Wikileaks’ Julian Assange Loses Extradition Appeal to Sweden
Published Wednesday, November 2, 2011
The UK High Court ruled against an appeal by Wikileaks founder Julian Assange to prevent his extradition to Sweden.
Two British judges on Wednesday rejected Assange’s attempt to avoid extradition to Sweden, where he faces questioning over rape allegations.
Court officials indicated that Assange appears likely to move the matter to the Supreme Court, Britain’s highest court, in a final attempt to prevent his extradition.
"He has indicated that he plans to launch an appeal," a spokeswoman for the Judicial Office said on condition of anonymity because she wasn't authorized to give her name.
There remains a possibility that the Supreme Court will refuse to hear Assange’s appeal, effectively making the extradition inevitable.
Assange and his followers maintain the Swedish rape charges are politically motivated, and denies any wrongdoing.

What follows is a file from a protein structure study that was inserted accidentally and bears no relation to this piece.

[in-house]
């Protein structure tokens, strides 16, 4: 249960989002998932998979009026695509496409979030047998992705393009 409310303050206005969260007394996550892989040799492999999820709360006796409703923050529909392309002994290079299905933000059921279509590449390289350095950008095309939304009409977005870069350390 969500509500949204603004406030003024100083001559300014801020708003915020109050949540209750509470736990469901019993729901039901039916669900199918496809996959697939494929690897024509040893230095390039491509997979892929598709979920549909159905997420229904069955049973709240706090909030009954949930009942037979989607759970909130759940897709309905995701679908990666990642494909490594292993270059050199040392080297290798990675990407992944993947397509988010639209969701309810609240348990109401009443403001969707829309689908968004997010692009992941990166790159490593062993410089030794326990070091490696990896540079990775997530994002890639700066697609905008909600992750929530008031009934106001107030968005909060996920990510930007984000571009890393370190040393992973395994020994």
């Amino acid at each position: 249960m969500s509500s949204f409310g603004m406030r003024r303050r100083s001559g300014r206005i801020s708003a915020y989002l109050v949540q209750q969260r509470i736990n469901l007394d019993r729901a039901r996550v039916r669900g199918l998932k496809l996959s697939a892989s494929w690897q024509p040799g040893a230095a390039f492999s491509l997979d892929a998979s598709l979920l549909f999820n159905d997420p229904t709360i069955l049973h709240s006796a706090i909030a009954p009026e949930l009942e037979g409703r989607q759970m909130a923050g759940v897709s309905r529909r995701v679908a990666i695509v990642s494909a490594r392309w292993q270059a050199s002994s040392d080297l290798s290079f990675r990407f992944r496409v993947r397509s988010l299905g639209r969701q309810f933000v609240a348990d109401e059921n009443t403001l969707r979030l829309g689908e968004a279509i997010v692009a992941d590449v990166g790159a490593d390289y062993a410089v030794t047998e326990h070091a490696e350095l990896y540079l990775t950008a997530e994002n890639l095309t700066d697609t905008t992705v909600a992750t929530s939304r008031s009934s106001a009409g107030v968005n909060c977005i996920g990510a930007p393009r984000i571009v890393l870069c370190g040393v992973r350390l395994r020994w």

The judicial ruling is the latest setback for the Wikileaks founder, after an announcement last week that the organisation was suspending its publishing operations in an urgent effort to raise funds.
Assange told Al-Akhbar last week that major American companies, including Visa, MasterCard and PayPal, were waging an “arbitrary and unlawful financial blockade" against Wikileaks.
According to Assange, 95 percent of Wikileak's potential revenue has been blocked by the embargo.